Within a decade after Alexander’s death, Taxila was absorbed into the Mauryan empire founded byChandragupta, under whom it became a provincial capital. However, this was only an interlude in the history of Taxila’s subjection to conquerors from the west. After three generations of Mauryan rule, the city was annexed by the Indo-Greek kingdom of Bactria. It remained under the Indo-Greeks until the early 1st century BCE. They were followed by the Shakas, or Scythians, from Central Asia, and by the Parthians, whose rule lasted until the latter half of the 1st century CE.
Taxila was taken from the Parthians by the Kushans under Kujula Kadphises. The great Kushan ruler Kanishka founded Sirsukh, the third city on the site. (The second, Sirkap, dates from the Indo-Greek period.) In the 4th century CE the Sāsānian king Shāpūr II (309–379) seems to have conquered Taxila, as evidenced by the numerous Sāsānian copper coins found there. There is little information about the Sāsānian occupation, but, when Faxian visited the city at about the beginning of the 5th century CE, he found it a flourishing centre of Buddhist sanctuaries and monasteries. Shortly thereafter it was sacked by the Huns; Taxila never recovered from this calamity. Xuanzang, visiting the site in the 7th century CE, found the city ruined and desolate, and subsequent records do not mention it.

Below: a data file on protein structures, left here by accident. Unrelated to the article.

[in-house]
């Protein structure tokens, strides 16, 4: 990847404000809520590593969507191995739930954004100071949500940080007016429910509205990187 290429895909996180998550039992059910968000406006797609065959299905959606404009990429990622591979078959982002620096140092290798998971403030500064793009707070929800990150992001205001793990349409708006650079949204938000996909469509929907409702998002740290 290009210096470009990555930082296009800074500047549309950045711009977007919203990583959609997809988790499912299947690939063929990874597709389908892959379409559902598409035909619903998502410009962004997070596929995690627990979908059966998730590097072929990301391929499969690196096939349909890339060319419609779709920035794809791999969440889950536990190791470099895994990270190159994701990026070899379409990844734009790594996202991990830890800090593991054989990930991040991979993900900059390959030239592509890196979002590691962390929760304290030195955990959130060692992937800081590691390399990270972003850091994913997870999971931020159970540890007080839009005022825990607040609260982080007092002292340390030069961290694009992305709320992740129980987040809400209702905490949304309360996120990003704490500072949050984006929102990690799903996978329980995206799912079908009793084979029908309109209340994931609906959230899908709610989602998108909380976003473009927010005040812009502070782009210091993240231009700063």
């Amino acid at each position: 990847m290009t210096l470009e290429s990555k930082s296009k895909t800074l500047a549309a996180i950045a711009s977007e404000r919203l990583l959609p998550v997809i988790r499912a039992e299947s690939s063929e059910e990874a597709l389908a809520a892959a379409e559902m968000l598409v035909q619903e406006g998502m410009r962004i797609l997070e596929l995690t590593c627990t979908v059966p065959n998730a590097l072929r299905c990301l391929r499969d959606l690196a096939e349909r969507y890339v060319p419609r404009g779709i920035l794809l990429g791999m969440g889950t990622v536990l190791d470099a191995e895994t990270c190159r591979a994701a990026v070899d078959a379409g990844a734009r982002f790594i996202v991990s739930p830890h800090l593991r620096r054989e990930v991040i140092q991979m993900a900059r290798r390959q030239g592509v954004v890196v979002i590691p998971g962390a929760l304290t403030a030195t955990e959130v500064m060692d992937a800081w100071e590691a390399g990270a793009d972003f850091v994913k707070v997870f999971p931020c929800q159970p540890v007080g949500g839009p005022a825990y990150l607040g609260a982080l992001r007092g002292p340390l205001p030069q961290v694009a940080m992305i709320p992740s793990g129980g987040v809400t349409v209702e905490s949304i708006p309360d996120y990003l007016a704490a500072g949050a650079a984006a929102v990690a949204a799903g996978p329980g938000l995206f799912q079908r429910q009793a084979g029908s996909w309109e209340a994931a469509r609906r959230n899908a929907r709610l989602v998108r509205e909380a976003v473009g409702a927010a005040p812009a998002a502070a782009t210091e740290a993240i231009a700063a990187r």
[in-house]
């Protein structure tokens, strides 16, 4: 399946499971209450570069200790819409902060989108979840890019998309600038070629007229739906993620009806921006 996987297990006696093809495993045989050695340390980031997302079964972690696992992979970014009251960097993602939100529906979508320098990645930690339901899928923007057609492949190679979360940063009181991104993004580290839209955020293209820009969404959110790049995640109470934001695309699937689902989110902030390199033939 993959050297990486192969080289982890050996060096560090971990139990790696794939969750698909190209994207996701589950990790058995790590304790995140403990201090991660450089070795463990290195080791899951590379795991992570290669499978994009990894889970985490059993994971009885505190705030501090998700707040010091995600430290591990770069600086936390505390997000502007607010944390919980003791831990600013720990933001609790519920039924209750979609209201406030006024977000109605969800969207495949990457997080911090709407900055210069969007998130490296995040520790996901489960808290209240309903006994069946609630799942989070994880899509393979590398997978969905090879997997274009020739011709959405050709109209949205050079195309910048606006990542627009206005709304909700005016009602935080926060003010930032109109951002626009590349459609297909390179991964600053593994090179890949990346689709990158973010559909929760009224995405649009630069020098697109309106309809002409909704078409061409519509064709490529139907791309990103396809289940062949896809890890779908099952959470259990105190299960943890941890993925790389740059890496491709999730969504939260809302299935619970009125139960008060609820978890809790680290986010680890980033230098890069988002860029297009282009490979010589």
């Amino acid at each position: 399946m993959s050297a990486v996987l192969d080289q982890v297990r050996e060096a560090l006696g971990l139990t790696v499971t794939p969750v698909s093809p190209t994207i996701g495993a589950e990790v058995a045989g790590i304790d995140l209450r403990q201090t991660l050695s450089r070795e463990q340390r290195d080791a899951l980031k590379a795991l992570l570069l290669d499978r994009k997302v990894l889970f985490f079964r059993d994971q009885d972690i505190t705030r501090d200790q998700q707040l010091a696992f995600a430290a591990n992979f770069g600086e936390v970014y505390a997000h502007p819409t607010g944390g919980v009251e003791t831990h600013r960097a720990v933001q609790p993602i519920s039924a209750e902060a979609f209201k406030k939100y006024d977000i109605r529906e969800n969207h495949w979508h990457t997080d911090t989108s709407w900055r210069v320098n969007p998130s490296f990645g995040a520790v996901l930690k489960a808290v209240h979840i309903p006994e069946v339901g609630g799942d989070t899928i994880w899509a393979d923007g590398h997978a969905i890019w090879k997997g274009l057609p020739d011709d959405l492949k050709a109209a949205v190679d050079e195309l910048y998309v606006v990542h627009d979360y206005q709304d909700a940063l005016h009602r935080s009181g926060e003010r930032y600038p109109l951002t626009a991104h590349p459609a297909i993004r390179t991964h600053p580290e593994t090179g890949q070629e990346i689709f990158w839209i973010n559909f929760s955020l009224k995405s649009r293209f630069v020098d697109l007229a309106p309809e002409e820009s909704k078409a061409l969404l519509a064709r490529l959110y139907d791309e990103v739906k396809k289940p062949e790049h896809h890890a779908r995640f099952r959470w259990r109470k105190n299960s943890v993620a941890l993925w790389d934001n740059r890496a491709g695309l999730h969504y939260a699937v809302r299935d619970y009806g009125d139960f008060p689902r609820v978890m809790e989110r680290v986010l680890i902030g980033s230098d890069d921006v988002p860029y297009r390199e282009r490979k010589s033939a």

The ruins give traces of three different city sites occupied at the beginning of the Baktrian, Scythian and Kushana periods. It is quite possible that these political vicissitudes may have told upon the city’s prosperity, which may in turn have affected the cause of education. Every successive power, however, continued to maintain its provincial head- quarters at Taxila ; this circumstance must have soon obliterated the ravages of war. The Persian and Greek occupation must have affected the curricula of schools and colleges ; we have, however, only circumstantial evidence on the point. Epigraphical testimony shows conclusively that the Persian occupation resulted in the replacement of the national Brahml script by the foreign Kharoshtri alphabet. The Scythian and Kushana conquerors had no culture or civilisation of their own, but the Indo-Baktrian rulers were the inheritors of the rich Greek civilisation. Their rule in Taxila extended over a century and a quarter, and must have made some impression on the educational system of the place. It is quite possible that a few of the ‘world renowned’ teachers of Taxila may have learnt and opened classes in Greek language and literature in order to facilitate the appointment of their students in government services under the Greek administration.